Kandiyohi County, Minn., opens the door to restructured local government
WILLMAR -- David Unmacht has spent a couple days in Kandiyohi County so far, reviewing documents, collecting data, interviewing employees and getting a general feel for how work flows from one department to another and how services are delivered to the public.
During the next month he will also spend time talking to members of the public who "do business" with the county to get their input as customers of county services.
Being an objective "set of eyes" is part of the process Unmacht is using to develop potential options for shaking up the invisible walls of the county government's structure to create a more efficient internal system.
Any changes and end results would likely be unnoticeable to the public.
The Kandiyohi County Board hired Unmacht, senior vice president of Springsted -- a company that specializes in advising public sector entities -- to give the county a hard look.
It's not that anything is broken, said County Administrator Larry Kleindl, who is quick to say the county has excellent employees who do good work.
But with tighter budgets and changes in key county staff, including next month's retirement of Auditor/Treasurer Sam Modderman, Kleindl said it's prudent to find out if the county is as efficient as it can be.
"We're trying to be the best for the citizens of Kandiyohi County," Kleindl said.
Unmacht, who is conducting a similar process at the same time for the Willmar Municipal Utilities, can give a fresh, independent analysis, Kleindl said.
"You don't know what you don't know until you get into it," said Unmacht in a recent interview conducted in the County Office Building in downtown Willmar.
With 25 years in county and city government administration in the metro area, and three years as a consultant to help governments fine-tune their operations, Unmacht said helping improve government is his "passion."
Because he has no personal attachment to Kandiyohi County, Unmacht said he will be able to look at what the county is doing now and what they can do to make it better.
"This is about opportunity," he said. "It's not about correcting problems."
The county has asked Unmacht to take a special look at how the family services, public health and community corrections departments could be combined and work together under one umbrella.
After all, said Kleindl, each of those three departments often serves the same individuals.
Streamlining the system could eliminate duplication of paperwork and overlapping services that could reduce the county workload while providing the same, or better, services to clients.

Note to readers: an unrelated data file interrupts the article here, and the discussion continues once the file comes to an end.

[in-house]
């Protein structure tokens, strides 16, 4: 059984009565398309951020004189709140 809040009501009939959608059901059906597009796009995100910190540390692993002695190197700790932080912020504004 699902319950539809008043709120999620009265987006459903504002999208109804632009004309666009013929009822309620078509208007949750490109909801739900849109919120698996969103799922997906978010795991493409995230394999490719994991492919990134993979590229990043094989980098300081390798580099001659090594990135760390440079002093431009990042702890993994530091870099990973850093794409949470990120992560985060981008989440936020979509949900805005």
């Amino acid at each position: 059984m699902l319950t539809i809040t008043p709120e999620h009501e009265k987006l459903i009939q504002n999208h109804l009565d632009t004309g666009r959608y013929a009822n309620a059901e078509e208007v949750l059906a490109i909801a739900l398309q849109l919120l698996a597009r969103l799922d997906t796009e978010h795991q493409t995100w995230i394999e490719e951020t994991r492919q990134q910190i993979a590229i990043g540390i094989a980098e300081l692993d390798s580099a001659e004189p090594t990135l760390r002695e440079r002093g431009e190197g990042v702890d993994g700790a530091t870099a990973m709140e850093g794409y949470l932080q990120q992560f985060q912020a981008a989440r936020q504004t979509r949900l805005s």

Because of the unexpected resignation of Family Services Director Jay Kieft this winter, the county's Public Health Director Ann Stehn has been overseeing both departments on an interim basis.
Unmacht will also explore combining the work of the auditor, assessor and records departments.
It's a trend that other counties are following with good success, he said.
In Kandiyohi County, all the tax and land use departments are housed in one building already. While the county staff may see a clear wall between the different departments, the public does not really care which department head oversees which area, Unmacht said.
When the public walks into the building, they just want to do their business, he said. "This is the county's retail business here," said Unmacht, gesturing toward the different front-desk counters in the County Office Building.
Although unrelated to this study, the county has also started the process of exploring the pros and cons of appointing, rather than electing, people to the auditor/treasurer and recorder offices.
After Unmacht gathers his data, he will present a report with "good solid information" that could lead the county commissioners to review restructuring options.
Although making decisions to implement changes can be relatively easy for local governments, actually implementing the changes after the decision is made can be challenging, he said.
"You can't wish yourself to be efficient," said Unmacht, adding that Kandiyohi County has "opened the door" and started the process.
The review isn't without risks as it will put the spotlight on the county and could draw attention to inefficiencies. But Kleindl said he wants the public to know the county isn't just giving "lip service" to the challenge to be more efficient.
"I'm very excited about it," said Kleindl. "We're not afraid to look at ourselves."